Written Answer by Mrs Josephine Teo Minister for Manpower to Parliamentary Question on Managing Heat Stress for Workers
NOTICE PAPER NO. 1891 FOR THE SITTING ON 05 NOVEMBER 2019
QUESTION NO. 1500 FOR WRITTEN ANSWER
NMP: Ms Anthea Ong
To ask the Minister for Manpower: (a) how does heat stress arising from climate change impact upon work productivity; (b) what is the number of heat stroke and dehydration cases in the last three years; (c) how does the Ministry ensure that employers in construction, marine and public works protect workers against excessive heat; (d) whether the Ministry will consider requiring employers to record incidents of heat stroke and dehydration; and (e) whether the Ministry will develop workplace guidelines on heat stress, including that requiring of higher water intake and longer rest periods for affected employees.
- In the last three years, 10 workers suffered injuries caused by heat stress or work-related heat disorders, of which one was fatal. They comprised less than 0.03% of all workplace injuries and occupational diseases in the same period.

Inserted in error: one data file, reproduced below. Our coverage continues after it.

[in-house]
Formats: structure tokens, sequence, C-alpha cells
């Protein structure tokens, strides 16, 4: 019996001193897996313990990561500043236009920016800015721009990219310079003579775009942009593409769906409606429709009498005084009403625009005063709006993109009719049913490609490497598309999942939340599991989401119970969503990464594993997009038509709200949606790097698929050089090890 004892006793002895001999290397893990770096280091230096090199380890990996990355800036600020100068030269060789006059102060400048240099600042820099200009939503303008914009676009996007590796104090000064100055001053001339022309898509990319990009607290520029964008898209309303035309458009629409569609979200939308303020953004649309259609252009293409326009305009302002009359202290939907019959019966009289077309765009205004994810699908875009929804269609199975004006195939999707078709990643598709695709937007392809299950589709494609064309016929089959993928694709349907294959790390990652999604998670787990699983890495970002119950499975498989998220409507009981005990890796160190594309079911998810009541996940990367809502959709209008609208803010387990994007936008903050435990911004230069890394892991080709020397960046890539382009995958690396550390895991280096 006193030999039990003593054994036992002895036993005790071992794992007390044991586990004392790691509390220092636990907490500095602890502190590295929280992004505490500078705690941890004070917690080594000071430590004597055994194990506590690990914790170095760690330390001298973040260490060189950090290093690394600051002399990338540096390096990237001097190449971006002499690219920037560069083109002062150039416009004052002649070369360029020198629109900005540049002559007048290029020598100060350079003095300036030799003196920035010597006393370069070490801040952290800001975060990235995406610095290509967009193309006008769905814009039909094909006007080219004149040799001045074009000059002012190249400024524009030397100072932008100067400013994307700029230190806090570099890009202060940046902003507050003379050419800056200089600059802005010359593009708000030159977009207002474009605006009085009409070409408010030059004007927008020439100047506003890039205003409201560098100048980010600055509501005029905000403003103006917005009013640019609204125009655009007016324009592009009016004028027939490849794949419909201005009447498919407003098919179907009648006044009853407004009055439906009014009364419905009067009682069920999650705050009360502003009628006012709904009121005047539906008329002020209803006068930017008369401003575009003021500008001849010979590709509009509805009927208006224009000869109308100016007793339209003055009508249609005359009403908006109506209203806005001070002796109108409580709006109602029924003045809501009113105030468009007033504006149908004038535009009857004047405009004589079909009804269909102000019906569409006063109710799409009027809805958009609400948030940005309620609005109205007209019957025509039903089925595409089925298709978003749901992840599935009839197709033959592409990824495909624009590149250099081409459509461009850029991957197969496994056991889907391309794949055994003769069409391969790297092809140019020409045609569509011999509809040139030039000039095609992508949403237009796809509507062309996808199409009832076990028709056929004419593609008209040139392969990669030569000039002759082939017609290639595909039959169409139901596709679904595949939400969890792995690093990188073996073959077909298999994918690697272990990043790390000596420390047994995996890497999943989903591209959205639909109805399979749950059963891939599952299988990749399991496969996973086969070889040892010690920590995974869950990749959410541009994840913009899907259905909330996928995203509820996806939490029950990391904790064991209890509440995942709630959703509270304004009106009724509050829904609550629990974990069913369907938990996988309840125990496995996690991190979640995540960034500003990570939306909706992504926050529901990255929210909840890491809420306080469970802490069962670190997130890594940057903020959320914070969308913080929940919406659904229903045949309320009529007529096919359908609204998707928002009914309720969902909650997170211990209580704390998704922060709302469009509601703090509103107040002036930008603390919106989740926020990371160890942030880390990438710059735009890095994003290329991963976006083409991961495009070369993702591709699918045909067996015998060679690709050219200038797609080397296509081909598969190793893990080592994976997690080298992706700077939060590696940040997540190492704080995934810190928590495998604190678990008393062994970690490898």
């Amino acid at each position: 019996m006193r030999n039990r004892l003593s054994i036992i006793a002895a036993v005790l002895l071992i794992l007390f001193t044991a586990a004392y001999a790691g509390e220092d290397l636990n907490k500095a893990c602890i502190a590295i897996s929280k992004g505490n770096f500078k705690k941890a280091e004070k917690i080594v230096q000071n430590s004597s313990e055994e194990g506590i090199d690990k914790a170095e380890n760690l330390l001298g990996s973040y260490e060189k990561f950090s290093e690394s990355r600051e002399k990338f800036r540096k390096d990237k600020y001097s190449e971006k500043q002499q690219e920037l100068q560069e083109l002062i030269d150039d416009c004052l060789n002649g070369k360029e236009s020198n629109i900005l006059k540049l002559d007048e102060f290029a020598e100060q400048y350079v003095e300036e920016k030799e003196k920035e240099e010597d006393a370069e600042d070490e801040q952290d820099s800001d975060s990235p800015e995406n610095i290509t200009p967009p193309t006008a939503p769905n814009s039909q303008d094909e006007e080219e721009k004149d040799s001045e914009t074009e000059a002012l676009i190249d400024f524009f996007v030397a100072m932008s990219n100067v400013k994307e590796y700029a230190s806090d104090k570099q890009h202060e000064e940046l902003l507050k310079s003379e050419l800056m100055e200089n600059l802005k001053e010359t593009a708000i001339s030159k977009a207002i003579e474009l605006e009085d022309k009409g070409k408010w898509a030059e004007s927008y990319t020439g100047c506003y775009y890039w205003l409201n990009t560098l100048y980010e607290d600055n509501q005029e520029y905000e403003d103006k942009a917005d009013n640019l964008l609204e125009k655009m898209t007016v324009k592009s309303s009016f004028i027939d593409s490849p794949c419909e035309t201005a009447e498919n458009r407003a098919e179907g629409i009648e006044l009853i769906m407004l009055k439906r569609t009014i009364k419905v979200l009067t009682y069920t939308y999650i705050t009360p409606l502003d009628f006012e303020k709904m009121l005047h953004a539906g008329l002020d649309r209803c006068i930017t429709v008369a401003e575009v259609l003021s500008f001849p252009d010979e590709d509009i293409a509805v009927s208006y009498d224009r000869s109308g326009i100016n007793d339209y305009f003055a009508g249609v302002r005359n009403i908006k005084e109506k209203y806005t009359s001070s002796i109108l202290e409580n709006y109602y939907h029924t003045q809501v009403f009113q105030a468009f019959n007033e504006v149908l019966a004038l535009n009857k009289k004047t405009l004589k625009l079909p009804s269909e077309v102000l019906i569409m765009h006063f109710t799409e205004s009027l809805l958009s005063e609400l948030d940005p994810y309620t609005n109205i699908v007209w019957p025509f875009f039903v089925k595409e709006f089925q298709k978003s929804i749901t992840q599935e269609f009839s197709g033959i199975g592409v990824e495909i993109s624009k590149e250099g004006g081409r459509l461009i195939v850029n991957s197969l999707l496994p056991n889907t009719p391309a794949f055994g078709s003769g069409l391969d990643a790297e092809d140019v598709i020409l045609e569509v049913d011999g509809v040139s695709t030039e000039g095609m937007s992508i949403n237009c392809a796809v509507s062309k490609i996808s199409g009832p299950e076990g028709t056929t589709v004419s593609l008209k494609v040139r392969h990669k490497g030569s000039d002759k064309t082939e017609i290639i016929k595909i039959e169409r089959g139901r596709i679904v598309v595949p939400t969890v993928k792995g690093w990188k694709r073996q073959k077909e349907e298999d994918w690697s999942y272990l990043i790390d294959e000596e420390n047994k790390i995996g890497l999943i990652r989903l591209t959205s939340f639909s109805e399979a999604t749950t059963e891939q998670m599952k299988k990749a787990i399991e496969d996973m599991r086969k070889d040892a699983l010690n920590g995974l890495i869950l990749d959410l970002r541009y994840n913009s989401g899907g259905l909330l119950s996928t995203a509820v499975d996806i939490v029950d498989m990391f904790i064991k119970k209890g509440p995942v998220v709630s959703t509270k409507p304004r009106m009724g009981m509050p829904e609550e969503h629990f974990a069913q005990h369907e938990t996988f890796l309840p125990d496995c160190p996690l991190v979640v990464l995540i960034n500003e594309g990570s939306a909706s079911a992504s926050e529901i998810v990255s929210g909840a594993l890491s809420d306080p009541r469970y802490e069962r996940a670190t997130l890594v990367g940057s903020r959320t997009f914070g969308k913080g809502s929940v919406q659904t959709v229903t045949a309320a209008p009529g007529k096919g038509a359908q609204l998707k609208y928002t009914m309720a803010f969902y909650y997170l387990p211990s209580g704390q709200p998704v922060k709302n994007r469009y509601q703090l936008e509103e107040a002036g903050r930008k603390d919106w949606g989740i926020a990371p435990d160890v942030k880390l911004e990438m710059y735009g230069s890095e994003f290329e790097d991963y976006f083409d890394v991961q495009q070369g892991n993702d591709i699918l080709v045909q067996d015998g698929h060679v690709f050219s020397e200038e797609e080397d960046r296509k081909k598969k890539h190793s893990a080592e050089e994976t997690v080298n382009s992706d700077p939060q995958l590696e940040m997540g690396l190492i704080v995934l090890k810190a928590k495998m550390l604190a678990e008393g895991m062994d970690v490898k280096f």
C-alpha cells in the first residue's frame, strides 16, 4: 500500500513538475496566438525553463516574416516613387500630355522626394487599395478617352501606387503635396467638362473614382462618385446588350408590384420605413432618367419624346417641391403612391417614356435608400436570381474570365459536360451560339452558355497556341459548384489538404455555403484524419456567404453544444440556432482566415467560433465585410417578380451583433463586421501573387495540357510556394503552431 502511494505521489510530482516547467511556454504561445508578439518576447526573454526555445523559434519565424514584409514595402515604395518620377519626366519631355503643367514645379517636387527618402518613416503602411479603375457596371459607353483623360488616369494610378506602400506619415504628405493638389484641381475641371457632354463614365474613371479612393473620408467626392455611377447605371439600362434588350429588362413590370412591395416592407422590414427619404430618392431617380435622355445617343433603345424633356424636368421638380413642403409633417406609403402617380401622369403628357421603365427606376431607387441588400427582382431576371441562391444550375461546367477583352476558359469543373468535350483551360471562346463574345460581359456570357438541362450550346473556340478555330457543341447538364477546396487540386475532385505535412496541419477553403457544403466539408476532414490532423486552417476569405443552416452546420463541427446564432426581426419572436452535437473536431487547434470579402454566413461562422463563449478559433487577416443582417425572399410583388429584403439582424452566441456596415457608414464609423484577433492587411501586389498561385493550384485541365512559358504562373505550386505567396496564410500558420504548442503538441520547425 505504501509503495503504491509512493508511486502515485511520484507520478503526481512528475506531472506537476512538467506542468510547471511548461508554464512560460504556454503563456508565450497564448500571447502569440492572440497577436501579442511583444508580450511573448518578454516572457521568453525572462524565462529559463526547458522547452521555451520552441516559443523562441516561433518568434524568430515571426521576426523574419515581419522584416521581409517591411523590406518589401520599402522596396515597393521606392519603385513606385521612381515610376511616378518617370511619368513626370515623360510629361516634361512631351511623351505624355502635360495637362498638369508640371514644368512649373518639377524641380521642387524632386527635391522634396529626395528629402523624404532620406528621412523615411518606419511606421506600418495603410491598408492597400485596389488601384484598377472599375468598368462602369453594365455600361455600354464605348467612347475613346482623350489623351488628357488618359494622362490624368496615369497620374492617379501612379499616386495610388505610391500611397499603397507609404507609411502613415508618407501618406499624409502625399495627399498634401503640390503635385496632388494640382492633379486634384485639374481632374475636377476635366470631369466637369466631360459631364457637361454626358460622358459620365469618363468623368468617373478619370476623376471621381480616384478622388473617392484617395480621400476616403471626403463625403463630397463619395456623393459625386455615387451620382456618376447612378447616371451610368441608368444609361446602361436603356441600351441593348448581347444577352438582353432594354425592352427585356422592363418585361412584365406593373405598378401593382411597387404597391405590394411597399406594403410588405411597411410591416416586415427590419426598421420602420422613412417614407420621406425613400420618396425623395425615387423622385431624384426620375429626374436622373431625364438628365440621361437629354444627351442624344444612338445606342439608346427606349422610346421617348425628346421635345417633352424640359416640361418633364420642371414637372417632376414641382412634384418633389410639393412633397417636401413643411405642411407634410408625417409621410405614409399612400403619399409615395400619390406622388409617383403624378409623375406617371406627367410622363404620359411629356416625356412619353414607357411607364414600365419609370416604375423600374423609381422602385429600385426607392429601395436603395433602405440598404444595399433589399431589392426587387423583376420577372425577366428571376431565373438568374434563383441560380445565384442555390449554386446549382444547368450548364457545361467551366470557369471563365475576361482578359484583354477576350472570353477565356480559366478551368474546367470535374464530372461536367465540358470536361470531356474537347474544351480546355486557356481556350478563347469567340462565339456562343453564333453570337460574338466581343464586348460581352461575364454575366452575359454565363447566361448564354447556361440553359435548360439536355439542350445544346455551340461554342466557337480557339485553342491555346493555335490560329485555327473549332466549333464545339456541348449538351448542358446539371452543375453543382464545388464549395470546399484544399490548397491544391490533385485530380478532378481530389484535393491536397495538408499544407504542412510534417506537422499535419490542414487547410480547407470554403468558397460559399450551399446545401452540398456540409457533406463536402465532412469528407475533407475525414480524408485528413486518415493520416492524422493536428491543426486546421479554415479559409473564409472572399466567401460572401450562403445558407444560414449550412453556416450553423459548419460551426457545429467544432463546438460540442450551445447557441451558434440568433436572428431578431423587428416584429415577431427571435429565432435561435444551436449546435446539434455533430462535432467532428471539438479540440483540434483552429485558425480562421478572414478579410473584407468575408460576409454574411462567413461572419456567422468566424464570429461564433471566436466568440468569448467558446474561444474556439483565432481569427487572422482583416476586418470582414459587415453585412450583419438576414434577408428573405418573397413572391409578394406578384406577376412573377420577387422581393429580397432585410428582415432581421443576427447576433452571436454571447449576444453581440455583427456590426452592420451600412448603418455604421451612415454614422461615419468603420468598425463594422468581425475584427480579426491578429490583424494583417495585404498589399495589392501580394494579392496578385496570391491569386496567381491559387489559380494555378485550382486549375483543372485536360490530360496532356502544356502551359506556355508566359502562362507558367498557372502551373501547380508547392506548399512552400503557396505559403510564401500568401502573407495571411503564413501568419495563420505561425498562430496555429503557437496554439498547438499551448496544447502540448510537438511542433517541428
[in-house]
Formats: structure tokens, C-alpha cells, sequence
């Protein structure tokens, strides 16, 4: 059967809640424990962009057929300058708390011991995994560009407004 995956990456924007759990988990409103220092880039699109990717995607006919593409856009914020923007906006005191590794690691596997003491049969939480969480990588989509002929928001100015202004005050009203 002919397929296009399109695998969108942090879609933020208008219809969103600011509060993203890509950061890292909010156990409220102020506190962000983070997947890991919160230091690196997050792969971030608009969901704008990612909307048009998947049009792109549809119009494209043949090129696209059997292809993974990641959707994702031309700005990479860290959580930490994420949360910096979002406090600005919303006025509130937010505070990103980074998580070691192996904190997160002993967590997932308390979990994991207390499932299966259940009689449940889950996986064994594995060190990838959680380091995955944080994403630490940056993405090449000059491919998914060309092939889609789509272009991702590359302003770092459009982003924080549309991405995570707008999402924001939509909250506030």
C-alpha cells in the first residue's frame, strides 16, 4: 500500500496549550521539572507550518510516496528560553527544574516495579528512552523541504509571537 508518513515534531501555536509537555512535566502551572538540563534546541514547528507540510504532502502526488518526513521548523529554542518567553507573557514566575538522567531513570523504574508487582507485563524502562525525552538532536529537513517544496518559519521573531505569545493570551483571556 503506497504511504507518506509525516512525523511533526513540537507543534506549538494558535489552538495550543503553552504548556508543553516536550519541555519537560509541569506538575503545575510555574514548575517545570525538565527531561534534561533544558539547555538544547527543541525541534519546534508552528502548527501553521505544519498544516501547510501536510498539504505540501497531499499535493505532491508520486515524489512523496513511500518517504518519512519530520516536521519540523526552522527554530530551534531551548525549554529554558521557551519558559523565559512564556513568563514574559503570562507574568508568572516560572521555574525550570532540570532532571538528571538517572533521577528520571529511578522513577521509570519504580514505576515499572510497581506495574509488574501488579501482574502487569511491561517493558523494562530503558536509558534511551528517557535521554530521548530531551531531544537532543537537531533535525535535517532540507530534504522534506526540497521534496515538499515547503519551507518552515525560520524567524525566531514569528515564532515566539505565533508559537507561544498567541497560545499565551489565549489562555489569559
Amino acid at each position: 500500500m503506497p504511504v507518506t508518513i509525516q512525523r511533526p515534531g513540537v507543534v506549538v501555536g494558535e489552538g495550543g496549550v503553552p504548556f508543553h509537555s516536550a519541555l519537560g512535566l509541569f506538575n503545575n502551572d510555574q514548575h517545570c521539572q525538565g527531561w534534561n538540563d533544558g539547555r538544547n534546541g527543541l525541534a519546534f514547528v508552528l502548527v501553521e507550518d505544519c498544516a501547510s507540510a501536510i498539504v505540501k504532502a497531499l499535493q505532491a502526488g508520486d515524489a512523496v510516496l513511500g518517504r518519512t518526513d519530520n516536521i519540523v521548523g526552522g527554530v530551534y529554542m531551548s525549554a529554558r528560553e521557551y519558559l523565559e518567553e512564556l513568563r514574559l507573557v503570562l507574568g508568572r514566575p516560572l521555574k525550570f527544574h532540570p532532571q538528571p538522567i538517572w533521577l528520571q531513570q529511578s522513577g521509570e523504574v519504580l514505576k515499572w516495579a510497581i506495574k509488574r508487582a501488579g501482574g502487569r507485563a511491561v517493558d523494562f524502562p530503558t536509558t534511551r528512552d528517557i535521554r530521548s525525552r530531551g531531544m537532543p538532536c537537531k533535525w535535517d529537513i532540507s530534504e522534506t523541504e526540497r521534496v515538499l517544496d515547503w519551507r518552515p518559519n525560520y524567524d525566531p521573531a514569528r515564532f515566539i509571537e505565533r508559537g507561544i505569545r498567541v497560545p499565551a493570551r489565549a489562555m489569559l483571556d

- MOM together with the Workplace Safety and Health (WSH) Council, has developed the WSH Guidelines on Managing Heat Stress in the Workplace. The guidelines inform employers to conduct risk assessments associated with heat stress and the precautionary actions they should take to prevent heat stress at work. These include acclimatising newly arrived workers who come from colder climates, providing regular rest breaks at shaded areas, making cool drinking water accessible, and educating workers on the symptoms and seriousness of heat-related disorders.
- The WSH Council has also been disseminating information on heat-related safety and health risks through its website, the WSH bulletin, as well as collaterals such as the Heat Stroke Card. Heat stress is also included in the WSH Council’s Total WSH Programme. Total WSH consultants are expected to advise companies on what they can do to protect workers from heat stress.
- Heat stroke and dehydration are already included in the types of work incidents that are reportable. From 1 Sep 2020, the reporting requirement will be extended to incidents that result in any instance of MC or light duty.